On May 2, 2017, William amended his complaint to add claims of "intentional interference with inheritance expectancy" and undue influence. Although it is undisputed that Martha was competent in 2012 when she executed the August 29, 2012, statement expressing her desire to sell the lake house to Carter, William alleged that the defendants had taken advantage of the fact that Martha was "91 years old, frail, and has a weak mind" and that they had "exercised undue influence over her to make inter vivos transfers and/or dispositions contrary to her estate plan and wishes." William's amended complaint withdrew his requests for an accounting of Martha's assets, the nullification of the POA, and the appointment of a conservator of Martha's assets. However, that same day William filed in the Lauderdale Probate Court ("the probate court") a petition seeking the same relief.[2]

         On August 18, 2017, the defendants filed a motion for a summary judgment in which they argued that William lacked standing to prosecute his claims because, they said, he has no ownership interest in Martha's assets; he is not a party to the POA and, thus, the defendants do not owe him a fiduciary duty; any alleged violations of the POA affected only Martha, the principal; and any alleged misconduct with respect to an inter vivos transfer on Martha's behalf affected only Martha. Thus, the defendants argued, William was attempting to "assert the rights of a third party not named in the action." Additionally, the defendants argued that William's undue-influence claim was premature because, they said, Martha's will "must be offered for [p]robate before it can be contested." Likewise, the defendants argued that William's "intentional-interference-with-inheritance-expectancy" claim was premature because, they said, Martha's will "is of no effect until she dies" and argued that, regardless, such a claim "is not a recognized claim under Alabama law." William filed a response to the defendants' summary-judgment motion in which he argued that he did have standing to prosecute his claims. According to William, an agent's fiduciary duty under a power of attorney extends to the principal's beneficiaries. In addition, William cited § 26-1A-116(a), Ala. Code 1975, which provides, in pertinent part:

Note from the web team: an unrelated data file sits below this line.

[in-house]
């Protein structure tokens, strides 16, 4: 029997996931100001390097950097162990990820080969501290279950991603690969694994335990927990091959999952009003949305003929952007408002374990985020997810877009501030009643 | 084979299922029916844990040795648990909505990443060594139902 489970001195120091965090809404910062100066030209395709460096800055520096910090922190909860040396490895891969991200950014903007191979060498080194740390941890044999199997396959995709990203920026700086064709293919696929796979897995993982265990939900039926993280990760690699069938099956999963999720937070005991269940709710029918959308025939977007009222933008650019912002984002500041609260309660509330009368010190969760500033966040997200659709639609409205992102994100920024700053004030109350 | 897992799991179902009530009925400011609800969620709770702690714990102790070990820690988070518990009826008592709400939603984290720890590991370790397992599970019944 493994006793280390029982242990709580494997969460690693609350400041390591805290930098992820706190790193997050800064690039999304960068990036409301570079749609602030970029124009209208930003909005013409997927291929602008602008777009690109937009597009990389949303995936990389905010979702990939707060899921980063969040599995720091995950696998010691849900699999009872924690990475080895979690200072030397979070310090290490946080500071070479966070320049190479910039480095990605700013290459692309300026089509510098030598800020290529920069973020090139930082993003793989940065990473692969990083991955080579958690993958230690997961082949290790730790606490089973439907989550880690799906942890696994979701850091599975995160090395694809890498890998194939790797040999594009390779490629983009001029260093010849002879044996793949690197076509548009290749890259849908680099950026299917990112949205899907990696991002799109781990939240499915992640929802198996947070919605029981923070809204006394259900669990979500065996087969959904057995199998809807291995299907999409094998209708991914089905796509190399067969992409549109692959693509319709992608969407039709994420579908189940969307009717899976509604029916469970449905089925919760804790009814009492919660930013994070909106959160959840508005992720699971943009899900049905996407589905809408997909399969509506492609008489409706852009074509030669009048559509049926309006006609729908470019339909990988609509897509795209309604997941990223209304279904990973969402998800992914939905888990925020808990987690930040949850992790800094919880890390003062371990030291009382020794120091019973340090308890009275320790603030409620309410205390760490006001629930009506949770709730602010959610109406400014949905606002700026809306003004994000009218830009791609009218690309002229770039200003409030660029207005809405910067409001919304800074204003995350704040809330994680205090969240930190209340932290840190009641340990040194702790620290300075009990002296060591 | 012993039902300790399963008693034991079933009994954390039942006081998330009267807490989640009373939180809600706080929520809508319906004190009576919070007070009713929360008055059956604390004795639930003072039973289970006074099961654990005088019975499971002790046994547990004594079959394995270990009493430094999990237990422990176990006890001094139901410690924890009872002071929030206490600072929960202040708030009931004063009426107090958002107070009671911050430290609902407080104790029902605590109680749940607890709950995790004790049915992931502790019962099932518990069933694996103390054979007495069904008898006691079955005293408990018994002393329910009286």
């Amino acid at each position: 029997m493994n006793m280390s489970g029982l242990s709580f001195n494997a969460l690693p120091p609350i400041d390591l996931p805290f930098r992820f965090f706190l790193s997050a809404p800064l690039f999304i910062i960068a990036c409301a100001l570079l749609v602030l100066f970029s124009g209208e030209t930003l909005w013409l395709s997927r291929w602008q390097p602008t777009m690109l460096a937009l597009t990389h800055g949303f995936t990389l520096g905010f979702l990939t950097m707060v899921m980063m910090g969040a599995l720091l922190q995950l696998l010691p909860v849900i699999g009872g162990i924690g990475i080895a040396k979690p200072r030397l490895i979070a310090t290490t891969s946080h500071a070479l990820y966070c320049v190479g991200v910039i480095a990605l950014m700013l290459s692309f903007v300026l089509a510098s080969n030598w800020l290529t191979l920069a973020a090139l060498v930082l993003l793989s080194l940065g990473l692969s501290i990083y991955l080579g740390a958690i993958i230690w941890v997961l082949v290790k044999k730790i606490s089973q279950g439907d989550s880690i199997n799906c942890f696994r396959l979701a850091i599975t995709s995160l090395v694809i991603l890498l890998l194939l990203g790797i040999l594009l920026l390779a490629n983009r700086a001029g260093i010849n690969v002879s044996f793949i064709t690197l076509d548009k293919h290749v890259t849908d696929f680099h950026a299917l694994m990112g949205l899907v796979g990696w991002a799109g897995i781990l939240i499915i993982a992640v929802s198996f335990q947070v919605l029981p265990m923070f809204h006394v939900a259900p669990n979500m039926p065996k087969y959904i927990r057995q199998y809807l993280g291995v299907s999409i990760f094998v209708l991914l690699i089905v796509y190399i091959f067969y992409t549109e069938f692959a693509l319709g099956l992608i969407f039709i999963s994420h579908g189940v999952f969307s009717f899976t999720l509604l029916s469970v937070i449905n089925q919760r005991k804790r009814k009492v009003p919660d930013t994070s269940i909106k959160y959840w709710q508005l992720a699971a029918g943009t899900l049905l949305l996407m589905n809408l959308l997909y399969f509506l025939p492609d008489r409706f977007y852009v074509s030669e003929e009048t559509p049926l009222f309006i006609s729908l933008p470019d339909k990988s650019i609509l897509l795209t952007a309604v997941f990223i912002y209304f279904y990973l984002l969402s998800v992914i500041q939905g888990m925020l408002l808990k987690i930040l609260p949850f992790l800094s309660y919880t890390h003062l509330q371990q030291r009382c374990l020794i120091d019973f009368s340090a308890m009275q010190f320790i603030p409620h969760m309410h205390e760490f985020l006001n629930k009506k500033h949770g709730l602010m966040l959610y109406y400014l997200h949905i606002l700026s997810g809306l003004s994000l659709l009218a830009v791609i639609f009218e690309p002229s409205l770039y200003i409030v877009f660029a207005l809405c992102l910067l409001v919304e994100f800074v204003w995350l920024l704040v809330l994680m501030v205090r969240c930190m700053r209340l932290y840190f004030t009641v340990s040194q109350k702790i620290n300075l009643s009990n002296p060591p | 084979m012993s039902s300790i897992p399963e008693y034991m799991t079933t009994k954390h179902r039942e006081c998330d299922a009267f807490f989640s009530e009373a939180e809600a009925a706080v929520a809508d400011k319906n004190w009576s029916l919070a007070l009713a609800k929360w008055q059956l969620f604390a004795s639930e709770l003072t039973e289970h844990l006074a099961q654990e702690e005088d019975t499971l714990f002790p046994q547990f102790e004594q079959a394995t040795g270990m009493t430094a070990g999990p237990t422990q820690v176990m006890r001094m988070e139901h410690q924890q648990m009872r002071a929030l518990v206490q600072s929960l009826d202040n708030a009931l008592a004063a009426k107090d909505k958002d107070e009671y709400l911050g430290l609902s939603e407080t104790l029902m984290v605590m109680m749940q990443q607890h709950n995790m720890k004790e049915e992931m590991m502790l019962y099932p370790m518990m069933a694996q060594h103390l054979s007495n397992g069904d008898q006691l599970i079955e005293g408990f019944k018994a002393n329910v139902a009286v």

"(a) The following persons may petition a court to construe a power of attorney, determine the validity of a power of attorney, or review the agent's conduct, and grant appropriate relief:
"....
"(4) the principal's spouse, parent, or descendant ...."

(Emphasis added.) Thus, William argued, as a descendant of Martha, he had standing to prosecute claims challenging the defendants' alleged abuse of their authority under the POA. As to his "intentional-interference-with-inheritance-expectancy" claim, William conceded that there are no Alabama cases expressly recognizing such a tort but argued that the "mere fact that no appellate court has specifically ruled on the merits of the claim does not preclude this Court from considering it." William did not acknowledge or address the defendants' contention that his "intentional-interference-with-inheritance-expectancy" and undue-influence claims were premature.

         On December 13, 2017, the circuit court, without stating its reasons, entered a summary judgment in favor of the defendants.[3] William filed a motion to alter, amend, or vacate the ...